Object Lesson: Frida Kahlo’s ‘Self-Portrait with Monkey’

The DIA’s Dorota Chudzicka, assistant curator of modern European art, decodes the piece
self-portrait with monkey
Frida Kahlo (Mexican, 1907-1954). “Self-Portrait with Monkey,” 1938. Oil on Masonite, 16 x 12 in. (40.7 x 30.5 cm). Collection Albright-Knox Art Gallery, Buffalo, New York; Bequest of A. Conger Goodyear, 1966 (1966:9.10). © Banco de Mexico Diego Rivera Frida Kahlo Museums Trust, D.F. / Artists Rights Society (ARS), New York.

Want a peek at Frida Kahlo’s work close to home? The Mexican artist’s 1938 painting “Self-Portrait with Monkey” is on view as part of the Detroit Institute of Arts’ exhibit Guests of Honor: Frida Kahlo and Salvador Dalí through Sept. 27.  We asked the DIA’s Dorota Chudzicka, assistant curator of modern European art, to help us understand the piece and what it tells us about Kahlo’s vision.

So, what’s up with the monkey?

“Kahlo often painted herself with small spider monkeys that she and her husband, Diego Rivera, kept as pets. Having almost human qualities, they are her animal alter egos. Monkeys also carry broader cultural significance. In Christian and Mayan art they were associated with sin, promiscuity, and the dangers of excessive love.”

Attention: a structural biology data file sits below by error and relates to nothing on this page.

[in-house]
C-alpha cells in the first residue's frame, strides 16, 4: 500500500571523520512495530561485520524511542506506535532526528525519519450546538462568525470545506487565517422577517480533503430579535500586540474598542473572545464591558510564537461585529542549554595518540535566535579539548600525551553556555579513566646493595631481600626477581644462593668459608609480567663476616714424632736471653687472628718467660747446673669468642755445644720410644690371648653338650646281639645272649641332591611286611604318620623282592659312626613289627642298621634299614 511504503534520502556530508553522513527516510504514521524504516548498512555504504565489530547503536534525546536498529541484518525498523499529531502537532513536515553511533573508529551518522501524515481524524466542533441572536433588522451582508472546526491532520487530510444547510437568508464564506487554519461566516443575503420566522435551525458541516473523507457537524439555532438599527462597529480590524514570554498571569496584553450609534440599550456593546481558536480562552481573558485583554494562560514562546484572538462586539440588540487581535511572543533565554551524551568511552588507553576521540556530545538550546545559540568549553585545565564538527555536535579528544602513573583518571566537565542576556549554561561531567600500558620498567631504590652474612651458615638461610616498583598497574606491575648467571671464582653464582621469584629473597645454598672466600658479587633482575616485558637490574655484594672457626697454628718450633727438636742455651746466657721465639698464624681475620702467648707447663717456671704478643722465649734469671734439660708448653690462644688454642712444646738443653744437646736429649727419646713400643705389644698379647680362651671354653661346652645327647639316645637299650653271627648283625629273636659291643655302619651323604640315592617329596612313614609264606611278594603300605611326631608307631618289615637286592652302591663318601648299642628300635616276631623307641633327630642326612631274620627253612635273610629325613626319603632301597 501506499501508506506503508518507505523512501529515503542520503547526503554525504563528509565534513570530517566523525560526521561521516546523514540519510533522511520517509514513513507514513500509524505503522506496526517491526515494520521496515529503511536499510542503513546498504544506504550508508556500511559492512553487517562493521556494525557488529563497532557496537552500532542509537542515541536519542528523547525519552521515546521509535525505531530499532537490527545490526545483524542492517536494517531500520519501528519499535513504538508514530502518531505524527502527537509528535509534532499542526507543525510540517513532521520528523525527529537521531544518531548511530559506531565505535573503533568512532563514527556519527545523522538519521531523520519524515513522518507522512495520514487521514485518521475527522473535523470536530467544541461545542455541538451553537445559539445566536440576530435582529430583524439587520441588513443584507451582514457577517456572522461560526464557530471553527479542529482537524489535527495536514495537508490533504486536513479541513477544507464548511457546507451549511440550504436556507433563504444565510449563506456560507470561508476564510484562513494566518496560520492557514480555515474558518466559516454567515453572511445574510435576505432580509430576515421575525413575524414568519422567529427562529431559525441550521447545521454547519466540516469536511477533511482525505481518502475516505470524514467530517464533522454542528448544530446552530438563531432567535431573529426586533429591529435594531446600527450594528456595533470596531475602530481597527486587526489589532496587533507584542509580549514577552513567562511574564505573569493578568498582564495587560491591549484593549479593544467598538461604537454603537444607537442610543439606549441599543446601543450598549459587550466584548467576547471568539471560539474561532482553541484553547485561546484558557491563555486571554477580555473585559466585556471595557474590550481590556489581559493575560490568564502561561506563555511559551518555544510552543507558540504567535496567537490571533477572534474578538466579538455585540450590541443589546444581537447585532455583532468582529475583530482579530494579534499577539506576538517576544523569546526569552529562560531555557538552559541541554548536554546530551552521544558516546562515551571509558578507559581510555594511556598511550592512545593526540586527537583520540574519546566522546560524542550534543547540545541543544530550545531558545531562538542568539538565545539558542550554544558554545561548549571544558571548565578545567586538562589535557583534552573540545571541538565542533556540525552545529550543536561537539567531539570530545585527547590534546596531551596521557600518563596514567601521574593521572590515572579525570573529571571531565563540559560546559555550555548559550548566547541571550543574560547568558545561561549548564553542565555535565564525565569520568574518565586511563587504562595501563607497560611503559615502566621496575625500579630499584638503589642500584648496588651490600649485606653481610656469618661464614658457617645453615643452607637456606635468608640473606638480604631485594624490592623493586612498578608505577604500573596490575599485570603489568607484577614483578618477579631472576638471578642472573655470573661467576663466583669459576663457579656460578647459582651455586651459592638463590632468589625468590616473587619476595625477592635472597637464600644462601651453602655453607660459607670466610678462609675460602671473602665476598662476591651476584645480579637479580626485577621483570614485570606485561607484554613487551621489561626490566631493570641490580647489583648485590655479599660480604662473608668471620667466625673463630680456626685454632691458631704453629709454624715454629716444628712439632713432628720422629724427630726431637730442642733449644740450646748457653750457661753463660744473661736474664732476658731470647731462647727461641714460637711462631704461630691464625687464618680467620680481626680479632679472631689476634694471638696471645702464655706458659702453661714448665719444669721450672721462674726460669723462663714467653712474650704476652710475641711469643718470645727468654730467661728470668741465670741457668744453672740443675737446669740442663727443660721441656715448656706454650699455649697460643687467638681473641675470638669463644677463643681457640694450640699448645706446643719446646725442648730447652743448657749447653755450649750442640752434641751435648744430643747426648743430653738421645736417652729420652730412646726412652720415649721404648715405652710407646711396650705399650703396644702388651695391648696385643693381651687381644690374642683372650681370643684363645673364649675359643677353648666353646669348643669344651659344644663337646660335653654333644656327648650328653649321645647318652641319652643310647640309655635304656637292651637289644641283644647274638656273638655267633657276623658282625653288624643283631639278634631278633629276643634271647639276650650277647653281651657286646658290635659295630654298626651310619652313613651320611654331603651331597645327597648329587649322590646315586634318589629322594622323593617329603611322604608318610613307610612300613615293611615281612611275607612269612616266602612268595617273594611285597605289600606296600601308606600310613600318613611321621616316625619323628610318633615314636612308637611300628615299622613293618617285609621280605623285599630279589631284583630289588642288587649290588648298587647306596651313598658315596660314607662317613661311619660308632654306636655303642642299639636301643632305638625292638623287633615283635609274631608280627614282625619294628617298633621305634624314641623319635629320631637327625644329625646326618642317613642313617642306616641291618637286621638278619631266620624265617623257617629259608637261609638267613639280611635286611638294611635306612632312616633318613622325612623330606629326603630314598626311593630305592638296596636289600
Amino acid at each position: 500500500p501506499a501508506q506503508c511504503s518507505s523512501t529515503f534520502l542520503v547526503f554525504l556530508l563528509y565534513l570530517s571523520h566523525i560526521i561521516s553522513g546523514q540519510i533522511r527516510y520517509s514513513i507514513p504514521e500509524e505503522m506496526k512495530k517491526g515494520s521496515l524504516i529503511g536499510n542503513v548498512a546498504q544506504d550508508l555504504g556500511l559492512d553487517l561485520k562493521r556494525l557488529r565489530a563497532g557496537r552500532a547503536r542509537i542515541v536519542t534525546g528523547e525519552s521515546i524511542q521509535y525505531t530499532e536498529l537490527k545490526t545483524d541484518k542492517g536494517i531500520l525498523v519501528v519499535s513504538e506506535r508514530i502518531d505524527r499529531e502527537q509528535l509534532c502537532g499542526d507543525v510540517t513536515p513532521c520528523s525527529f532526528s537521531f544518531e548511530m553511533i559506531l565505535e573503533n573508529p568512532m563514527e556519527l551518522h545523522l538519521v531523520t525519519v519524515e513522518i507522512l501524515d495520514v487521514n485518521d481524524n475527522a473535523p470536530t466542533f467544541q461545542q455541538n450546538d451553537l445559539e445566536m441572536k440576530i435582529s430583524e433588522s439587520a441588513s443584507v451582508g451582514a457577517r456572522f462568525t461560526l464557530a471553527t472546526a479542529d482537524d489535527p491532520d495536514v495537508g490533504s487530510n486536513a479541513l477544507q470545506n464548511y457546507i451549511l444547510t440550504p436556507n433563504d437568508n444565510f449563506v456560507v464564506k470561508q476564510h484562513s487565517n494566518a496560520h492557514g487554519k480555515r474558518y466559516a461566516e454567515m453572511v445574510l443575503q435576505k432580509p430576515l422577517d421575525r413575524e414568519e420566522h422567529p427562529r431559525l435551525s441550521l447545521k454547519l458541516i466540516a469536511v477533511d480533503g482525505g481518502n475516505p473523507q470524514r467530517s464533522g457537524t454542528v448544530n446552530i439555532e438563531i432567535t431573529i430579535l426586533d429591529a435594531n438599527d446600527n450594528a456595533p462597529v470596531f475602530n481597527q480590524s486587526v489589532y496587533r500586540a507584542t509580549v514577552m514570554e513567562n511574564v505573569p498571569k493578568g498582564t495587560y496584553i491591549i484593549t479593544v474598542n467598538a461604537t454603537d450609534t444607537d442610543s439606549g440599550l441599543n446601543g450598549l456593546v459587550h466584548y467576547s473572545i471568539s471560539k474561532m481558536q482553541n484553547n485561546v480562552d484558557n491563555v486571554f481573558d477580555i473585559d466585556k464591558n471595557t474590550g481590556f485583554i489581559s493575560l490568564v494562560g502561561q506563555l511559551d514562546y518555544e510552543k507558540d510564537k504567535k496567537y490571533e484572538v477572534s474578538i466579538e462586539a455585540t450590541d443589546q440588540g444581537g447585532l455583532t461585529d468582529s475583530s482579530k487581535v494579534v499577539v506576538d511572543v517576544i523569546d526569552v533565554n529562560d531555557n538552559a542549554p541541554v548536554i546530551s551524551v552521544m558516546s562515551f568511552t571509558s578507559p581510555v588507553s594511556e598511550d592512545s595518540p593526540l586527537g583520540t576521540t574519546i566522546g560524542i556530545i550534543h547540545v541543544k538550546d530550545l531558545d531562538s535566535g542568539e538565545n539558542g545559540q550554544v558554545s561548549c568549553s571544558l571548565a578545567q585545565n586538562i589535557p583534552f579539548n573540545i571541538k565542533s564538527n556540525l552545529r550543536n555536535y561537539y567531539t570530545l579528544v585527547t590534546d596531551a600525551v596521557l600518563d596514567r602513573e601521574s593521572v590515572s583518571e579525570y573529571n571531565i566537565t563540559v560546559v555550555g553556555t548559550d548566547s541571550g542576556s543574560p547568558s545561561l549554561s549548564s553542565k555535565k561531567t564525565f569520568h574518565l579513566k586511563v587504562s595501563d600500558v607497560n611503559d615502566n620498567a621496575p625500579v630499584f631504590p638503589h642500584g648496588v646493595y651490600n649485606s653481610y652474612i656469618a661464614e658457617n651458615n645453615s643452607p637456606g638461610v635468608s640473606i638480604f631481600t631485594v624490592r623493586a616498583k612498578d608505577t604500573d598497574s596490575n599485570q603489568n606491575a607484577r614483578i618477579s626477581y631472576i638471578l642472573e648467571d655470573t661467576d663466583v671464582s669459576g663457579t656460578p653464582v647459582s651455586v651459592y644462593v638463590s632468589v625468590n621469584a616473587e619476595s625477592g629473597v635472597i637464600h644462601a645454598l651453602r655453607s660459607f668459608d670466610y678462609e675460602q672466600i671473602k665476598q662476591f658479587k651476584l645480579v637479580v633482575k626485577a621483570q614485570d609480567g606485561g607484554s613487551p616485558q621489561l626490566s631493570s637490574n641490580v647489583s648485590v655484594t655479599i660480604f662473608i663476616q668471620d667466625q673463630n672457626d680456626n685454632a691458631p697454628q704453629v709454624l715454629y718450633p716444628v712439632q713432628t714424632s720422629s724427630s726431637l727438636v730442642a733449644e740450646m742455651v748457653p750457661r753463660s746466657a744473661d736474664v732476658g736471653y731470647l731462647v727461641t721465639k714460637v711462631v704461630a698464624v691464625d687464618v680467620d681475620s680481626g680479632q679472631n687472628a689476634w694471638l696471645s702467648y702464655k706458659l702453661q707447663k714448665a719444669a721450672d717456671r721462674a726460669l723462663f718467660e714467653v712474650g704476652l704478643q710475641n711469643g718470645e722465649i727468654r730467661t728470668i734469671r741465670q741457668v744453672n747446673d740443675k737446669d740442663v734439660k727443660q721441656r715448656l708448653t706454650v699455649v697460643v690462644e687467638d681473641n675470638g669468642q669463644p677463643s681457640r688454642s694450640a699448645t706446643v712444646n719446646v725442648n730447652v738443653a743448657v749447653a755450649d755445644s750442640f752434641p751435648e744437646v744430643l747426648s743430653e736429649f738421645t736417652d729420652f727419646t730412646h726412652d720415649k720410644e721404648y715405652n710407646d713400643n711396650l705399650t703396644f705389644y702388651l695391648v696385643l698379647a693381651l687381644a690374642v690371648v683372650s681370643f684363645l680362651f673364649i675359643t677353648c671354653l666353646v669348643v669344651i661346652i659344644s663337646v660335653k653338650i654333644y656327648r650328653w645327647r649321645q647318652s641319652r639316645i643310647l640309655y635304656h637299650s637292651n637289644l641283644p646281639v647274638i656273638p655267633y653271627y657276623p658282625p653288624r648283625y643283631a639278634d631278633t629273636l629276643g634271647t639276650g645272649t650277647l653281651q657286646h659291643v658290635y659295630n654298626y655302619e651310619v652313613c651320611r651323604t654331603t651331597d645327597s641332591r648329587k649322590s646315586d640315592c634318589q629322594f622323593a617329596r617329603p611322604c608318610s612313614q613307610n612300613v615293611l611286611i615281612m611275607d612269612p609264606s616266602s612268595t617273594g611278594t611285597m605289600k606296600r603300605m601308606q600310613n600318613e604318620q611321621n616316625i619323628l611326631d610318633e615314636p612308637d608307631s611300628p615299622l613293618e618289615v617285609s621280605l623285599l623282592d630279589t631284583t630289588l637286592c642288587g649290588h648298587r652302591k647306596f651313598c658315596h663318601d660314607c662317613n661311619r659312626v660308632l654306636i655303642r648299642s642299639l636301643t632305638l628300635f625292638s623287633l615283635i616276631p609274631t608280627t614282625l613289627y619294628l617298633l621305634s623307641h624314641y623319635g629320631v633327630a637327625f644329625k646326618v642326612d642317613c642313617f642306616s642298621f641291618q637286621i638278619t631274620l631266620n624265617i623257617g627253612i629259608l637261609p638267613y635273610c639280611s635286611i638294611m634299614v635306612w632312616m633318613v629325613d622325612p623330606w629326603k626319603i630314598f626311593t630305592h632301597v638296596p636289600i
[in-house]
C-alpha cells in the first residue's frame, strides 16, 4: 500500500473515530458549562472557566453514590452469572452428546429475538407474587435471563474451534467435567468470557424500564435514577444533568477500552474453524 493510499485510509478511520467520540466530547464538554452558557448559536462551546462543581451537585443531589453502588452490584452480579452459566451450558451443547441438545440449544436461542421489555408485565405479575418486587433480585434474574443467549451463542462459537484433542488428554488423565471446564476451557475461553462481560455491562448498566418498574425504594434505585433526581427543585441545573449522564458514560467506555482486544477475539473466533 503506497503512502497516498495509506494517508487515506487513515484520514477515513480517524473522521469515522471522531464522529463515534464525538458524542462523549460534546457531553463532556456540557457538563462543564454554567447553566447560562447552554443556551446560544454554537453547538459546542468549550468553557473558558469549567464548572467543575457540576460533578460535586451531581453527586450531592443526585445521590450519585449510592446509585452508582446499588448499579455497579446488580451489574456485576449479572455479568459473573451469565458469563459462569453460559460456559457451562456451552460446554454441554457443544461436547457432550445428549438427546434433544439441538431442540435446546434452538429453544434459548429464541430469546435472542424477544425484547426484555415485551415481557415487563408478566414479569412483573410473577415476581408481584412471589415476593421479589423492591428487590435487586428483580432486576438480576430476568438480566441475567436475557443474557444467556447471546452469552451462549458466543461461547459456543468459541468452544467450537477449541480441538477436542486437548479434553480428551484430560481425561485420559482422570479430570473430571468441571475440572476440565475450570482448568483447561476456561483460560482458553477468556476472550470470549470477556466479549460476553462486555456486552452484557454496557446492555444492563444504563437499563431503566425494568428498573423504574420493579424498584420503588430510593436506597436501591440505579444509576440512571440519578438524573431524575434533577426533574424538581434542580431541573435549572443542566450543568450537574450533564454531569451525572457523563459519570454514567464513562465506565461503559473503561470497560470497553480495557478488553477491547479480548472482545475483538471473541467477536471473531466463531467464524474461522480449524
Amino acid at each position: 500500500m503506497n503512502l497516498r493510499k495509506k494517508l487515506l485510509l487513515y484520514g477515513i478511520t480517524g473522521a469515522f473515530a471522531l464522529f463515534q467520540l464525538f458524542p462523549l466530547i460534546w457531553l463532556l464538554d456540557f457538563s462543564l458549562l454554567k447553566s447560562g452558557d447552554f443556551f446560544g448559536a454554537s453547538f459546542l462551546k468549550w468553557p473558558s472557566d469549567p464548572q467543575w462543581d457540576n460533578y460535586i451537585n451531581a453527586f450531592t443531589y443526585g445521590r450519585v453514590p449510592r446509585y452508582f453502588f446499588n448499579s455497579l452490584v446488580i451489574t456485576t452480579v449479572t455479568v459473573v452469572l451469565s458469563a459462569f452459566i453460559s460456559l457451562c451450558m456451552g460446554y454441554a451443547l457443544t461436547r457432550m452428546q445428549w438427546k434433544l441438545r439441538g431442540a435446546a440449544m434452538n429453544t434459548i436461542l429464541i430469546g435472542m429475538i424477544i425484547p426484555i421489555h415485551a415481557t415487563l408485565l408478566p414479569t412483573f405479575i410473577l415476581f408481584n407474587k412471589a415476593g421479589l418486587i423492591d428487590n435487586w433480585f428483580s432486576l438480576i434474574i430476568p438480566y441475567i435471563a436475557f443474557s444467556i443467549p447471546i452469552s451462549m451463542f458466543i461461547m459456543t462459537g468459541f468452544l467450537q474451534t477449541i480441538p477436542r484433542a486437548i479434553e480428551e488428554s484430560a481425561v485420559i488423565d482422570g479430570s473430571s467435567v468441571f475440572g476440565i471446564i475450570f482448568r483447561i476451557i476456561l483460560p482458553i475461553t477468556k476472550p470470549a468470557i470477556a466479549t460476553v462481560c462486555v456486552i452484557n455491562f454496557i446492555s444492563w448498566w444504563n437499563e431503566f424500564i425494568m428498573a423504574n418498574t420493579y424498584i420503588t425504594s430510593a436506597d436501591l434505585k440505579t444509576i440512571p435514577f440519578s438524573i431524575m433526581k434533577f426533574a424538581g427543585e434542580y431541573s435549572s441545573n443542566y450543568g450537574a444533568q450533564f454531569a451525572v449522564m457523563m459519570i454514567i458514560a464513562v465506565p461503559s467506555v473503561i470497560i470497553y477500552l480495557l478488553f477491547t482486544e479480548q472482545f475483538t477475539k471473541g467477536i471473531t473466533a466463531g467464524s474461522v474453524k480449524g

Why does she look so, well, surly?

“The painting is composed in the rigidly frontal manner of 19th-century Mexican provincial portraits. With her hair up and an inscrutable facial expression, Kahlo challenges the viewer with her intense gaze, amplified by the stare of her monkey, Fulang Chang. The painting is about looking, with a sense of ambiguity about who is regarding whom.”

What’s she wearing around her neck?

“Kahlo’s elongated neck bears a pre-Columbian wood-and-shell neckless. It and Kahlo’s attire together reference her Mexican heritage, particularly the economically and socially independent women of Tehuantepec, who came to symbolize the ideal of freedom embodied by the indigenous culture in  post-revolutionary Mexico.”

Tell us about the unibrow.

“Kahlo’s ungroomed eyebrows were a signature feature of her self-fashioned persona, a sign of her devotion to Mexican culture and to the ideal of beauty represented by indigenous women. She also exaggerated her mustache to emphasize her androgynous appearance and ambiguous gender identity.”

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